The Application of Borehole Image Logs to Fluvial Facies Interpretation
Marinus E. Donselaar, Jasper M. Schmidt, 2010. "The Application of Borehole Image Logs to Fluvial Facies Interpretation", Dipmeter and Borehole Image Log Technology, M. Pöppelreiter, C. García-Carballido, M. Kraaijveld
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Electrical borehole image logs have the potential for the direct interpretation of lithofacies types. The challenge is to create a set of diagnostic criteria with which microresistivity variations can be translated to lithofacies characteristics such as bedding sequences, sedimentary structures, and vertical grain-size successions. Behind-outcrop logging is a method to directly validate the borehole images to real rock. In this chapter, sediments of the Huesca fluvial fan (Miocene, Ebro Basin, Spain) are used for the validation of behind-outcrop borehole image logs. The logs were recorded in two 200-m (656-ft)-deep wells behind cliff-face outcrops. In addition to the outcrop control, one well was cored. Borehole image log facies were defined from the vertical color succession and the dipmeter pattern and were correlated with the fluvial facies associations in outcrop. Four fluvial facies associations and corresponding borehole image facies were interpreted: (1) meandering rivers, (2) braided rivers, (3) crevasse deltas, and (4) crevasse splays. Vertical dipmeter successions were analyzed and yielded directional trends of the fluvial channels.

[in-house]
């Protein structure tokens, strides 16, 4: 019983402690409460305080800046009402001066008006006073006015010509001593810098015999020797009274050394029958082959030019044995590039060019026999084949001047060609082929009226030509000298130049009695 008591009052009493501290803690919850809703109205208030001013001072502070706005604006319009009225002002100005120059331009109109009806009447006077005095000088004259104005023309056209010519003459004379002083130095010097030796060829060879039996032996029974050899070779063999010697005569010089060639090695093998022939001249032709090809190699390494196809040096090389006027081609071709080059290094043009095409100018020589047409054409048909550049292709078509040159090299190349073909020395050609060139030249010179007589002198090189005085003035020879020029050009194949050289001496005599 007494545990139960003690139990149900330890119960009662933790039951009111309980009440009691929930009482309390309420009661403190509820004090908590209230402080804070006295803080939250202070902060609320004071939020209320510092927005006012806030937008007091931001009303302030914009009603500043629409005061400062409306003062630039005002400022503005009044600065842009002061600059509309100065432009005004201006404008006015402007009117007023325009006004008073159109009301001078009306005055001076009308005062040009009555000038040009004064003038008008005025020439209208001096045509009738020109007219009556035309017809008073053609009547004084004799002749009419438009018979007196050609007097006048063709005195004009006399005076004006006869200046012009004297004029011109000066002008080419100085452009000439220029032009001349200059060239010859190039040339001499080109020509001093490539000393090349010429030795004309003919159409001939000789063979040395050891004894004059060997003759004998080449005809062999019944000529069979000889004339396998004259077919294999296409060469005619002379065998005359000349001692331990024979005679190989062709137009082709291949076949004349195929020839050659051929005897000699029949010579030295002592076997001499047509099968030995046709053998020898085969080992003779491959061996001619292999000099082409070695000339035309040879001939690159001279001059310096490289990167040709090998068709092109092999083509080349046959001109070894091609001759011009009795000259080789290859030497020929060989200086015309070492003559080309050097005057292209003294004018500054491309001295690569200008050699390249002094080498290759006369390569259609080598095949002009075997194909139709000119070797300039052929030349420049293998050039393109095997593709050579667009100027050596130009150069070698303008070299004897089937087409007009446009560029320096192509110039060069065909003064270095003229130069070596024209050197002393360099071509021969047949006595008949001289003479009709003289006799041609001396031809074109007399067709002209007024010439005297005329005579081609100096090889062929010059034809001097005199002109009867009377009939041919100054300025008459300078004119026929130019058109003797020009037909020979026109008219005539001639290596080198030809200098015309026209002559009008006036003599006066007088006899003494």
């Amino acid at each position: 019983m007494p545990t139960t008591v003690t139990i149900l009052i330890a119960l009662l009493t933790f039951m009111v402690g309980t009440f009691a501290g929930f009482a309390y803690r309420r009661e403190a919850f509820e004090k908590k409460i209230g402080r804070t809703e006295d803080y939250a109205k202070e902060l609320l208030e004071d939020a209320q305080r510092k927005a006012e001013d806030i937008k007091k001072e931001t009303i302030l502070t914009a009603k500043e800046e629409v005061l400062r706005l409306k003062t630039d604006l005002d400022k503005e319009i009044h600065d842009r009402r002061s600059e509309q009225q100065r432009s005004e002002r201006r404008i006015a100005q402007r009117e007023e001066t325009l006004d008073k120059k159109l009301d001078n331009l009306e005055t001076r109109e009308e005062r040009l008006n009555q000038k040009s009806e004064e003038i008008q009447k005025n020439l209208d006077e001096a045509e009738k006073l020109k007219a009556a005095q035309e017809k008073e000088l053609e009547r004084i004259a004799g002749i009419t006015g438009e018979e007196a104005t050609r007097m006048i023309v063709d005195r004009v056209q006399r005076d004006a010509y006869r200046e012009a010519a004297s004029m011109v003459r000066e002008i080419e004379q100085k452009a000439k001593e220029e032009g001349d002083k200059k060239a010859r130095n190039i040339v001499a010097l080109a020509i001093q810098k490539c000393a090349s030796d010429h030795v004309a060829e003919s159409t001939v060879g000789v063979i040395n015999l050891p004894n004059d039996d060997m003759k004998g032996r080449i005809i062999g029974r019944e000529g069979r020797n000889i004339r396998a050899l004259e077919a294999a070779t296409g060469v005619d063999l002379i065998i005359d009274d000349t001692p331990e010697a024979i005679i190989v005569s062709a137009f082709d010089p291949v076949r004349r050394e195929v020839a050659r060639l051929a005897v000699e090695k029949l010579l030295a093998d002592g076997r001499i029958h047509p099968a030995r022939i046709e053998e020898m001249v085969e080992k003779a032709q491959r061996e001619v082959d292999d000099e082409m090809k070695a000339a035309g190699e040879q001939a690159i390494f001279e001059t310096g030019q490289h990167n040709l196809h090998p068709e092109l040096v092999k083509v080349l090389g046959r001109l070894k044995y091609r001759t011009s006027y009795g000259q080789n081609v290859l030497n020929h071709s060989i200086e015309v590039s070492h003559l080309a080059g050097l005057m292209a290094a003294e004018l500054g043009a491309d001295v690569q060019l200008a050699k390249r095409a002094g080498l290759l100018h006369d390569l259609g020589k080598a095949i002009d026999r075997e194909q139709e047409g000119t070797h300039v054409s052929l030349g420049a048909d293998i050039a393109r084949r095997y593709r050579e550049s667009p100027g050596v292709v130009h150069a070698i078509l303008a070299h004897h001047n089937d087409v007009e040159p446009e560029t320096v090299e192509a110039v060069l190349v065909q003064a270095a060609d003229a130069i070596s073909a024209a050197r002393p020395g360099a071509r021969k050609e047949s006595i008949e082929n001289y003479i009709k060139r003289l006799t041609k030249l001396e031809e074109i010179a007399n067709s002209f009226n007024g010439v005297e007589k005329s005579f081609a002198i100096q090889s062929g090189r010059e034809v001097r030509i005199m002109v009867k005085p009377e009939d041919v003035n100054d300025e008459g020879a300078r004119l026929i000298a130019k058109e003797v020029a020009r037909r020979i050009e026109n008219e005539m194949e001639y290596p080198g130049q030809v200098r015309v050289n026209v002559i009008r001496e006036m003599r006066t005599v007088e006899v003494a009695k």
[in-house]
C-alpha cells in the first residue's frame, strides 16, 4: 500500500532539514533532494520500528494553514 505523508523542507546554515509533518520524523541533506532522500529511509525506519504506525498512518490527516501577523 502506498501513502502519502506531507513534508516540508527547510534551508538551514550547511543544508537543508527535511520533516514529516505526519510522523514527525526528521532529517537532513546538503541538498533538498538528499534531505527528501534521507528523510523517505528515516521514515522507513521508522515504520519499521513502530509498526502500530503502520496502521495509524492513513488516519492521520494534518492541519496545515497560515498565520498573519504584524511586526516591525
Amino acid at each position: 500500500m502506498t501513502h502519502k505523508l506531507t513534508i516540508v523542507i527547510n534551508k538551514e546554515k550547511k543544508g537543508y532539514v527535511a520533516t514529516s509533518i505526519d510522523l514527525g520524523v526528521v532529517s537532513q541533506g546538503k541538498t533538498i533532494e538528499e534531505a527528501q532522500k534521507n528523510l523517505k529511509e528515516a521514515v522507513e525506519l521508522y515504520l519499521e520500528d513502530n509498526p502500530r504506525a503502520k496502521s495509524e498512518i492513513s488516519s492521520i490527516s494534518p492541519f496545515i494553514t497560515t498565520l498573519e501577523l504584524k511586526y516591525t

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Borehole imaging is among the fastest and most accurate methods for collecting high resolution subsurface data. Recent breakthroughs in acquisition, tool design, and modeling software provide real-time subsurface images of incredible detail, from the drill bit straight to a workstation. Associated interpretation workflows offer the high level of detail that is needed to make operational decision and to increase the predictability of subsurface models. Many exploration and production companies have acquired a wealth of dipmeter and image log data. The data are readily available and provide, for example the orientation of fractures and fluvial channels in space. Further applications of borehole imaging technology include matrix and fracture characterization, pore-type partitioning, geosteering, and in-situ stress determination. Exciting new applications are found in enhanced oil recovery, carbon dioxide sequestration, and geothermal projects. In addition, borehole image data are paramount to unlocking unconventional plays such as shale gas and coal-bed methane. AAPG Memoir 92 portrays key applications of dipmeter and image log data across the exploration and production life cycle. (Continued)